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Edna Kearns documented as well as participated in the suffrage movement in the New York City area. She wrote for the Brooklyn Daily Eagle, the Brooklyn Times and many Long Island papers. She’s shown here in a news photo, fourth from the left, in an article describing the performers in the 1914 Armory pageant. Edna noted in pencil on the clipping that she had written the article, not unusual because she was press chair for many events and campaigns. And she submitted copy to many newspapers that was printed with and without her byline. Lulu Kearns, my grandmother Wilmer Kearns’ sister from Beavertown, PA, is noted in the article as a pageant participant!
I love the part describing the “forty beautiful maidens in a final dance of victory.”
There came a time in the American, as well as the English woman’s suffrage campaigns, when it became obvious that without bolder action, progress couldn’t be made.
A BBC audio recording of nine minutes made in 1946 features suffragette Ada Flatman speaking about risking arrest for the suffrage campaign in England. This first-person account by a very proper English woman is not only a delight to listen to, but an insight into how the more traditional advocacy of lobbying and education hadn’t worked in London, and the movement had moved to a new level of pressure. Recent BBC coverage of the English suffrage movement raises the question of whether or not the current British government should apologize for the acts of a past administration. The commentary shows the way in which history remains a present-day consideration.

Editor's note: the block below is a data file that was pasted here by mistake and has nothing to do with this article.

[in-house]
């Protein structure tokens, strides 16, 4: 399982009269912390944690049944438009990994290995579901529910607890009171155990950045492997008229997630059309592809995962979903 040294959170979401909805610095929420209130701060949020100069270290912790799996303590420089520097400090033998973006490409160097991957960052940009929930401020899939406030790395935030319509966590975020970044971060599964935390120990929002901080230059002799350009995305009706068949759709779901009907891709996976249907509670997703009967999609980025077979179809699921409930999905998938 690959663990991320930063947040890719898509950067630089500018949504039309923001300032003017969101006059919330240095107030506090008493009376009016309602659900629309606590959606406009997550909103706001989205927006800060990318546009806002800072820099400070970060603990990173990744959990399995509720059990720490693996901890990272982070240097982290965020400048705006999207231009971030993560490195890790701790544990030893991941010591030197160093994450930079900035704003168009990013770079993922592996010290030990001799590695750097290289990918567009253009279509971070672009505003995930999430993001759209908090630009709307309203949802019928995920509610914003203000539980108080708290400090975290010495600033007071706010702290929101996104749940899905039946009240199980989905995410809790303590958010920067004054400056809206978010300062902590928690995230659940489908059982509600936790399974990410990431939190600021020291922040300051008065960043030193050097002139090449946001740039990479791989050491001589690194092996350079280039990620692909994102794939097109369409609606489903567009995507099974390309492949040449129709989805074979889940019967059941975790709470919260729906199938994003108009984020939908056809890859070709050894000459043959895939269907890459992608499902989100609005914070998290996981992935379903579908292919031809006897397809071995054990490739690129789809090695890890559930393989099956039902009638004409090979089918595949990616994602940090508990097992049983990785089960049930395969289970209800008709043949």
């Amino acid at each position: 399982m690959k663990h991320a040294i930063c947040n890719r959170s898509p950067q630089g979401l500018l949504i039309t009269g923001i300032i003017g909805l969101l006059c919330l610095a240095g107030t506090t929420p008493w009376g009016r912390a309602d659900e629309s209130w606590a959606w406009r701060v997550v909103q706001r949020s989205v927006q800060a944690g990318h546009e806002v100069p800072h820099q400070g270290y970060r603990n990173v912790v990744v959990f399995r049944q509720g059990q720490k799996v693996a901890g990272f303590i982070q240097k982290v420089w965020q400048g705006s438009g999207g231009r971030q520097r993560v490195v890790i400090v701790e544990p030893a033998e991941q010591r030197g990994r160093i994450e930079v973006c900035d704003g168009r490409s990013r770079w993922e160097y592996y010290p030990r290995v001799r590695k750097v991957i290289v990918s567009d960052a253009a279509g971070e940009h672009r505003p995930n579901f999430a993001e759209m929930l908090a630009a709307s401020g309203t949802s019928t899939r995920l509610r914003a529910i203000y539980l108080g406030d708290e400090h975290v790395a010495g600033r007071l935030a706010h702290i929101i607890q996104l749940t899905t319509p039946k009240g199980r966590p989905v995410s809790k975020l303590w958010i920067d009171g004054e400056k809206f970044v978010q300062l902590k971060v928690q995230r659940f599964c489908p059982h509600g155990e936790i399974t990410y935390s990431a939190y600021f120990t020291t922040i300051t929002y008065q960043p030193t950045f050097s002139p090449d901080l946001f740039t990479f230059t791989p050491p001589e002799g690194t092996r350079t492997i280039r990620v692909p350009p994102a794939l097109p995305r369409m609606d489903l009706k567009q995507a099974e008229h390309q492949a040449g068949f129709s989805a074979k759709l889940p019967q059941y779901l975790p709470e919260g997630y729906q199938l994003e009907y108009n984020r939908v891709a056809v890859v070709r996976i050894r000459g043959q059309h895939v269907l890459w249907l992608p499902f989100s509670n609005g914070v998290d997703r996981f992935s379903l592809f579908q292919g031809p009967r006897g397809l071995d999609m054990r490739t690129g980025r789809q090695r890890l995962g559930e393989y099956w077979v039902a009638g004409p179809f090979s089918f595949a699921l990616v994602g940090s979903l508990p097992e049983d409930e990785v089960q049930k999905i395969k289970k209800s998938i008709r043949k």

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Whether or not the remarkable response from men for suffrage was expected back in 1914 isn’t clear. However, this article published in the New York Herald about the huge suffrage pageant at the Armory documents a growing and more influential suffrage movement. The article noted that support from men had grown significantly in the previous three years and how enthusiastic men had stepped forward to be patrons of the Armory ball and pageant. Even children, including little Serena Kearns, were part of the production, as well as other children of the period. As the article shows below, my grandparents demonstrated their support as patrons.
Support for suffrage pageant from many quarters
Keeping the suffrage issue constantly in front of the public was a daunting task. Grandmother Edna Kearns got news coverage when standing on a street corner and speaking about suffrage. Here’s an example from a Long Island local paper: